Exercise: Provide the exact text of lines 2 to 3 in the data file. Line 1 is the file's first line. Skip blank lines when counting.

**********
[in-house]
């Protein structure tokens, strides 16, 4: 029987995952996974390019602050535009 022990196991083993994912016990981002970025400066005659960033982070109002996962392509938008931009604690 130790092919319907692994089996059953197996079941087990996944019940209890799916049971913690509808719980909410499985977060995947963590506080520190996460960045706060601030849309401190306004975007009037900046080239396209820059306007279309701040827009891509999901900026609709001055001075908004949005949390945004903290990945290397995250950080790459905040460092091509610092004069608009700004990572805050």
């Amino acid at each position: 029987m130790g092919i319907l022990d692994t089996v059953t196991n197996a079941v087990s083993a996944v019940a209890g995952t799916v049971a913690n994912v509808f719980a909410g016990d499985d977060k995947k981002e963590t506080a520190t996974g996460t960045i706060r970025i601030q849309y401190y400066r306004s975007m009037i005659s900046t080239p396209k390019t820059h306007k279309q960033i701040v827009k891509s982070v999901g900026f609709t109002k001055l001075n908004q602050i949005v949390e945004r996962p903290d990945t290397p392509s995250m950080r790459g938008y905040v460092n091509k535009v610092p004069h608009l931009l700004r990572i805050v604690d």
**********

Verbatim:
């Protein structure tokens, strides 16, 4: 029987995952996974390019602050535009 022990196991083993994912016990981002970025400066005659960033982070109002996962392509938008931009604690 130790092919319907692994089996059953197996079941087990996944019940209890799916049971913690509808719980909410499985977060995947963590506080520190996460960045706060601030849309401190306004975007009037900046080239396209820059306007279309701040827009891509999901900026609709001055001075908004949005949390945004903290990945290397995250950080790459905040460092091509610092004069608009700004990572805050």
């Amino acid at each position: 029987m130790g092919i319907l022990d692994t089996v059953t196991n197996a079941v087990s083993a996944v019940a209890g995952t799916v049971a913690n994912v509808f719980a909410g016990d499985d977060k995947k981002e963590t506080a520190t996974g996460t960045i706060r970025i601030q849309y401190y400066r306004s975007m009037i005659s900046t080239p396209k390019t820059h306007k279309q960033i701040v827009k891509s982070v999901g900026f609709t109002k001055l001075n908004q602050i949005v949390e945004r996962p903290d990945t290397p392509s995250m950080r790459g938008y905040v460092n091509k535009v610092p004069h608009l931009l700004r990572i805050v604690d």